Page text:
ATLANTIC CITY, N.J. (AP) - Superstorm Sandy slammed into the New Jersey coastline with 80 mph winds Monday night and hurled an unprecedented 13-foot surge of seawater at New York City, threatening its subways and the electrical system that powers Wall Street. At least 10 U.S. deaths were blamed on the storm, which brought the presidential campaign to a halt a week before Election Day.
Sandy knocked out power to at least 3.1 million people across the East, and New York City's main utility said large sections of Manhattan were plunged into darkness. Water pressed into the island from three sides.
Just before the storm center reached land, forecasters stripped it of hurricane status, but the distinction was purely technical, based on its shape and internal temperature. It still packed hurricane-force wind, and forecasters were careful to say it remained every bit as dangerous to the 50 million people in its path.
As the storm closed in, it smacked the boarded-up big cities of the Northeast corridor - Washington, Baltimore, Philadelphia, New York and Boston - with stinging rain and gusts of more than 85 mph. It also converged with a cold-weather system that turned it into a superstorm, a monstrous hybrid consisting not only of rain and high wind but snow.
Sandy made landfall at 8 p.m. near Atlantic City, which was already mostly under water and saw a piece of its world-famous Boardwalk washed away earlier in the day.
Authorities reported a record surge 13 feet high at the Battery at the southern tip of Manhattan, from the storm and high tide combined.
In an attempt to lessen damage from saltwater to the subway system and the electrical network beneath the city's financial district, New York City's main utility cut power to about 6,500 customers in lower Manhattan. But a far wider swath of the city was hit with blackouts caused by flooding and transformer explosions.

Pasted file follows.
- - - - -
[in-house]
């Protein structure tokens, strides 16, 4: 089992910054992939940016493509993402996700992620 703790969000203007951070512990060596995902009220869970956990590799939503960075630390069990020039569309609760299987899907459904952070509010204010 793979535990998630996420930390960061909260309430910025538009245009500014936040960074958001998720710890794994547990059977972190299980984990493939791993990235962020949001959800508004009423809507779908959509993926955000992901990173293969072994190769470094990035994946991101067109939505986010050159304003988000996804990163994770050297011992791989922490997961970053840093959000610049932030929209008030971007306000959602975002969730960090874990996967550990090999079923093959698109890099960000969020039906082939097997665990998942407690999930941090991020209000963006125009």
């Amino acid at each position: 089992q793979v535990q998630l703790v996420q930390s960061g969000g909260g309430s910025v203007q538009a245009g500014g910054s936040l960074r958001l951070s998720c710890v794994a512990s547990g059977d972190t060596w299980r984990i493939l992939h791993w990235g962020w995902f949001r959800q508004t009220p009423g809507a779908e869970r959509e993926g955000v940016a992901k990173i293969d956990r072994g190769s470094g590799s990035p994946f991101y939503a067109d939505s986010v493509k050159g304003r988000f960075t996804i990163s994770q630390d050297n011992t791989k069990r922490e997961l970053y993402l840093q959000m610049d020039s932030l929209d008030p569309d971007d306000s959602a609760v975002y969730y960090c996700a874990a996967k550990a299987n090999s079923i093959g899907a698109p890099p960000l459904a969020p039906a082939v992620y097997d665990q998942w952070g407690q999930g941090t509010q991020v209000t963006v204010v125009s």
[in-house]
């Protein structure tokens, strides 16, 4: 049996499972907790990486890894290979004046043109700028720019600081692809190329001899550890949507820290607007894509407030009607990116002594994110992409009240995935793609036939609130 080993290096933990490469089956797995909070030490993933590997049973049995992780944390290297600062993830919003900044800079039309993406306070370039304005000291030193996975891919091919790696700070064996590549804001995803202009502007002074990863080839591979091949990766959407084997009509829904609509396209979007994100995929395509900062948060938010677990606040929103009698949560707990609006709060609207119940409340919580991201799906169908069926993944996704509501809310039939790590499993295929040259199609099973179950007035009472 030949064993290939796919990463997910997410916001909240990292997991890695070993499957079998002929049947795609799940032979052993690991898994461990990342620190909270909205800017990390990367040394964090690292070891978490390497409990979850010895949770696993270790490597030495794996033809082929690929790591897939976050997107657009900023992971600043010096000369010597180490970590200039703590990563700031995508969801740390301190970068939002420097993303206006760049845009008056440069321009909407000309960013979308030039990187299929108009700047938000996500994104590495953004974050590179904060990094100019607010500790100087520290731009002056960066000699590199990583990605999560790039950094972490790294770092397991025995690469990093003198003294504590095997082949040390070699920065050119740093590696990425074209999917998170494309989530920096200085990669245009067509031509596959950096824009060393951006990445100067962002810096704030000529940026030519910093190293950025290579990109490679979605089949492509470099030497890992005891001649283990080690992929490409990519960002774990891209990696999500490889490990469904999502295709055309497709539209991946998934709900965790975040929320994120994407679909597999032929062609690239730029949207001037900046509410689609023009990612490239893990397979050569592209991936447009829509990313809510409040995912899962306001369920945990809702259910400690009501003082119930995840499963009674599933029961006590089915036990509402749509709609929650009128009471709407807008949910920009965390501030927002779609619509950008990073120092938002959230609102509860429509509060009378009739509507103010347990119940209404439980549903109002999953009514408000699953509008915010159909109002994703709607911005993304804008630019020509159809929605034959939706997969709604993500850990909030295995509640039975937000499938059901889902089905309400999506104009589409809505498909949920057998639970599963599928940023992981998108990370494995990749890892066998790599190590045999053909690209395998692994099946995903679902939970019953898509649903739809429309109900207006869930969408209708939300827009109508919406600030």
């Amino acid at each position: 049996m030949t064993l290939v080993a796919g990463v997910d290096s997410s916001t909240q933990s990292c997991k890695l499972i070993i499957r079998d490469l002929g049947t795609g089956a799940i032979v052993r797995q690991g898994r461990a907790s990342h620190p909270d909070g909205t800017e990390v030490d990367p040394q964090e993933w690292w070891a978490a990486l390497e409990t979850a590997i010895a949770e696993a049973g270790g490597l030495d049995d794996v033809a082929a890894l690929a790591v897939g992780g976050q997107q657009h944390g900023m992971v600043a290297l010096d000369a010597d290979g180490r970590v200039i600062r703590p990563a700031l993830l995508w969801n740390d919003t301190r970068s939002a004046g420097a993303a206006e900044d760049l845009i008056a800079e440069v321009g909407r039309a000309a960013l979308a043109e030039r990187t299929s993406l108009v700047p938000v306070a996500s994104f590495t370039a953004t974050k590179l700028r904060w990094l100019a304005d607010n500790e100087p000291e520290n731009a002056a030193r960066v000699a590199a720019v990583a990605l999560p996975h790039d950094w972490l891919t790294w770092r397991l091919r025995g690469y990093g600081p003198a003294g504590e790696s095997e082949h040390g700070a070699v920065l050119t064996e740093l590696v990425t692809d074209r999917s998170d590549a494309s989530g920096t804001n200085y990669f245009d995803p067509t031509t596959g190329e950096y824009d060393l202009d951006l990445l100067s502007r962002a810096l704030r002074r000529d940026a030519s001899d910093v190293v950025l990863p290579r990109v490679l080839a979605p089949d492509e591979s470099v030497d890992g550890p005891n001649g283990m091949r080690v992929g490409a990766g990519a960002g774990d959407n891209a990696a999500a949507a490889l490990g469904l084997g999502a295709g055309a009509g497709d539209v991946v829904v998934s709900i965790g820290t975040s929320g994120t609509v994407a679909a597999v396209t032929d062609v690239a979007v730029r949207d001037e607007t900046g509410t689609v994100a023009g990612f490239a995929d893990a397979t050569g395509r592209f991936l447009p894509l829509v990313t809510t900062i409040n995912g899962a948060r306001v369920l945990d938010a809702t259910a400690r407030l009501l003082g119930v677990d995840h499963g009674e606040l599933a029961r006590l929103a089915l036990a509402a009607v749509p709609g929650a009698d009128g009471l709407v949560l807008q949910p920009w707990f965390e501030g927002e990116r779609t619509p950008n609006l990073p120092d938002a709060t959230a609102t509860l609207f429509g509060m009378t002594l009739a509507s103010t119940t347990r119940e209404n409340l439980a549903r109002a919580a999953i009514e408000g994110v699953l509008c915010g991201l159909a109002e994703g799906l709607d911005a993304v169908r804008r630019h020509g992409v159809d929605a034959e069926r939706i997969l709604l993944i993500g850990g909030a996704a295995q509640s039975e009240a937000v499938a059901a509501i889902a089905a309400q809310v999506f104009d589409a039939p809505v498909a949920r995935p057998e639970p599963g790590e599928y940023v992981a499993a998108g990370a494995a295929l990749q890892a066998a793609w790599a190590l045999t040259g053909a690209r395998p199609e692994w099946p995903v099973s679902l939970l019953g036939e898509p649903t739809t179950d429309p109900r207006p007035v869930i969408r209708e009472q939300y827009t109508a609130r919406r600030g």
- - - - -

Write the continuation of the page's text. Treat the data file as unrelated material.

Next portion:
The subway system was shut down Sunday night, and the stock markets never opened at all Monday. They are likely to be closed Tuesday as well.
The surge hit New York City hours after a construction crane atop a luxury high-rise collapsed in the wind and dangled precariously 74 floors above the street. Forecasters said the wind at the top the building may have been close to 95 mph.
As the storm drew near, airlines canceled more than 12,000 flights, disrupting the plans of travelers all over the world.
Storm damage was projected at $10 billion to $20 billion, meaning it could prove to be one of the costliest natural disasters in U.S. history.
Ten deaths were reported in New Jersey, New York, West Virginia, Pennsylvania and Connecticut. Some of the victims were killed by falling trees. At least one death was blamed on the storm in Canada.
President Barack Obama and Republican challenger Mitt Romney canceled their campaign appearances at the very height of the race, with just over a week to go before Election Day. The president pledged the government's help and made a direct plea from the White House to those in the storm's path.
"When they tell you to evacuate, you need to evacuate," he said. "Don't delay, don't pause, don't question the instructions that are being given, because this is a powerful storm."
Sandy, which killed 69 people in the Caribbean before making its way up the Atlantic, began to hook left at midday toward the New Jersey coast.